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Work gets under way at Coo

Posted by Jonathan Broom on 8 March 2018
Related property: Candlelight Cottage
Work gets under way at Coo

The first steps have been taken to turn the Coo Palace, also known as the Corseyard Farm and Model Dairy, into 26 luxury holiday cottages and apartments, plus a reception and clubhouse with an indoor swimming pool.

A little history

The iconic landmark overlooking Wigtown Bay in Dumfries & Galloway was once a dairy farming facility, built by eccentric millionaire James Brown, half of Affleck & Brown, whose flagship Manchester department store was once known as ‘the Harrods of the North’. Brown used his wealth to indulge his passion for the Arts & Crafts movement, Art Nouveau and the Italianate style – and indeed the Coo Palace, built early in the 20th Century, reflects all three.

The place was built to house Brown’s small herd of 12 prize Belted Galloway cows – and from what one can still see the bovine beauties must have lived in some style: curved finials here, decorative glazed tiles there, Palladian water troughs to drink from...

Whether the herd was ever ‘productive’ is, sadly, not known; but it seems certain that the heyday of the Coo Palace was short-lived. James Brown died in 1920, and interest in the Coo Palace died with him; the family had other battles to fight, as wealthy families often do. The complex fell into disrepair, and in 1991 was A-listed by Historic Scotland in the category of ‘important buildings at risk’.

The Coo Palace underwent various changes of ownership – at various stages it was to be converted into film and TV studios, then a suite of offices, then what would have been a substantial private house – but none of the owners were able to fulfil their ambitions. And of course, as the years passed the condition of the Coo Palace became steadily worse.

Until now.

Coo Palace restoration

Overseen by JMP Architects of Lancaster, since the turn of the year a 20-strong team of builders from Ayrshire-based 3B Construction has been working to restore the Coo Palace to its former glory.

“We started with demolition, funnily enough,” says JMP partner Joel Pinnington. “Much of the roof had to be taken down in order to make the place safe for constructors to operate in. But right now the team are installing timber-frame kits for two blocks of new holiday cottages being built alongside the existing structure; the roofs should be on within the next couple of weeks.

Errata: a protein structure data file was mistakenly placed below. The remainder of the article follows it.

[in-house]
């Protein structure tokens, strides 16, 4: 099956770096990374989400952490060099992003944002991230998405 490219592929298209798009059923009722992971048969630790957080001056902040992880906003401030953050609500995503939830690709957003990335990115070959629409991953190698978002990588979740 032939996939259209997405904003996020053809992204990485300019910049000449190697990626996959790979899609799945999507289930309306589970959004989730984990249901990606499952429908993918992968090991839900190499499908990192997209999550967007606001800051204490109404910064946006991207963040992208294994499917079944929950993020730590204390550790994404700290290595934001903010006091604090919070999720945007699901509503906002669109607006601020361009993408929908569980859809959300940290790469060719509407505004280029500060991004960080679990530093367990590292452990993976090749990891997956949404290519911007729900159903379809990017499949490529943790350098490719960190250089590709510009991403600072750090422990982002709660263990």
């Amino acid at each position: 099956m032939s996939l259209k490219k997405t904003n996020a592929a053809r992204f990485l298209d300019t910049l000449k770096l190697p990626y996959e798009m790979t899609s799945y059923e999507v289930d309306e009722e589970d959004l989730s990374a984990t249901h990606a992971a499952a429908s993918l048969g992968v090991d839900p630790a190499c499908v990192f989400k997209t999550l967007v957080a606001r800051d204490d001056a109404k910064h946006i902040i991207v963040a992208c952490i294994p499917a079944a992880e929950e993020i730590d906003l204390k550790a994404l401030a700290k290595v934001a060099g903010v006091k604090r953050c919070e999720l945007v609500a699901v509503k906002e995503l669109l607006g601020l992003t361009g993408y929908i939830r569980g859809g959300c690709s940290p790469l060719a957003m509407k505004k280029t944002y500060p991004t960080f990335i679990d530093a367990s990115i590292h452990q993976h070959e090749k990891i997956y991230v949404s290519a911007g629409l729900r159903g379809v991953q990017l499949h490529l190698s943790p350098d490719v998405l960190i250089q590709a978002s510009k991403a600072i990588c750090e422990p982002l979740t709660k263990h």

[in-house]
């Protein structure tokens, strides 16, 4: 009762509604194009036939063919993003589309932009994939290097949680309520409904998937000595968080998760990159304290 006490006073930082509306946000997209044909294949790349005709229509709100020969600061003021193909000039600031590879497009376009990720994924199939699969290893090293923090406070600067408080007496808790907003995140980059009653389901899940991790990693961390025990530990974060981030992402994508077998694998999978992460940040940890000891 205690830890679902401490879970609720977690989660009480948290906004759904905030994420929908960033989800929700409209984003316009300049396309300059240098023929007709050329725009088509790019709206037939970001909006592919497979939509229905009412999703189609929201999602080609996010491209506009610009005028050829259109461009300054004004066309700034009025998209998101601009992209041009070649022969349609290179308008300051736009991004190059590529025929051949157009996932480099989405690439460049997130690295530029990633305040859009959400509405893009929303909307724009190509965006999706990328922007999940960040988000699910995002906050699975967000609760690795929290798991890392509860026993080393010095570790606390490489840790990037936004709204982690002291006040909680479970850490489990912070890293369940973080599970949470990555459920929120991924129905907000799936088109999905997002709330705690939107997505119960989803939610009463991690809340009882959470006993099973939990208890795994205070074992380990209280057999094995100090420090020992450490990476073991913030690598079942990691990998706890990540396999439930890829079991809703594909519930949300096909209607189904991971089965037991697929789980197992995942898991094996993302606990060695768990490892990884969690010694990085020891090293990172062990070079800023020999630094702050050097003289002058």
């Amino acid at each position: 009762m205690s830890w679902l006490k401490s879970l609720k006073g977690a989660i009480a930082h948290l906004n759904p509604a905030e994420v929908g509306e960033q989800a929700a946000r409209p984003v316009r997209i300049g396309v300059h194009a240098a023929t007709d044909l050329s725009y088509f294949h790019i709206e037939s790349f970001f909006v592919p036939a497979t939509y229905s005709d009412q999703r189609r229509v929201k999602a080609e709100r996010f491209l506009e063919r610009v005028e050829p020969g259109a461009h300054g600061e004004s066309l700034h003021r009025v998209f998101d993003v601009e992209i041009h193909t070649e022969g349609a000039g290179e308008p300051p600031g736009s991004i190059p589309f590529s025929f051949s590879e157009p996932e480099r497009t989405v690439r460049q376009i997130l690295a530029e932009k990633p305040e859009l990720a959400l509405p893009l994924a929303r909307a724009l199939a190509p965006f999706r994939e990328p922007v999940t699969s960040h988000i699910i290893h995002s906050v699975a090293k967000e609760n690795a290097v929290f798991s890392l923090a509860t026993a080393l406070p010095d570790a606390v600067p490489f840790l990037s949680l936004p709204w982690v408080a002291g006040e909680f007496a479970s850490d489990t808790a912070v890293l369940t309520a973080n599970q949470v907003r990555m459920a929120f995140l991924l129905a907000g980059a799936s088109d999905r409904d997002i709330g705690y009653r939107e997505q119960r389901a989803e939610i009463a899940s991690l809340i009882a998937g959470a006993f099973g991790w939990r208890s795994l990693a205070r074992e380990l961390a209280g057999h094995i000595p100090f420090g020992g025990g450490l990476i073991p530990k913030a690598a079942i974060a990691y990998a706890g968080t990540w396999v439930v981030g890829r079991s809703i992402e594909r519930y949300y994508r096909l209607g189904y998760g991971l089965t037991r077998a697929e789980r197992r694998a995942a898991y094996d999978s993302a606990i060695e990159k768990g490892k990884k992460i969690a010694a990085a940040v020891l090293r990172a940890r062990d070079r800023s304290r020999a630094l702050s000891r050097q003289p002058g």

“Then comes the fun part: working on the Coo Palace itself. At the moment we have a conservation specialist on site, conducting a series of what are called ‘historic building recordings’ – this is a Grade A-listed site, and the conservation specialist has to report back to both Historic Environment Scotland and Dumfries & Galloway Council, who will determine what can and can’t be done. It’s all about preserving as much of the Coo Palace’s character, and as many of its original features, as possible.”

Restoration work is expected to start in a few weeks. “My colleagues and I – I think the whole team – are really looking forward to it,” says Joel. “Quite apart from what the ‘powers-that-be’ say, we’re committed in any case to retaining and reusing the Coo Palace’s original features wherever and whenever we can. We’re keeping all the glazed bricks, the tiles, the stall partitions, the balustrades – all the elements that make this place unique.”

“We’ve been given two years to do this,” adds 3B site manager Kevin Marr, “but with fair weather, luck and a following wind, I reckon we’ll be finished by mid-2019. Furnishing, fixtures and fittings may take a little while, but I expect the Coo Palace to be welcoming its first holidaymakers by Christmas.

“What a place to spend the Festive Season. I envy them already!”

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Jonathan Broom

Jonathan Broom

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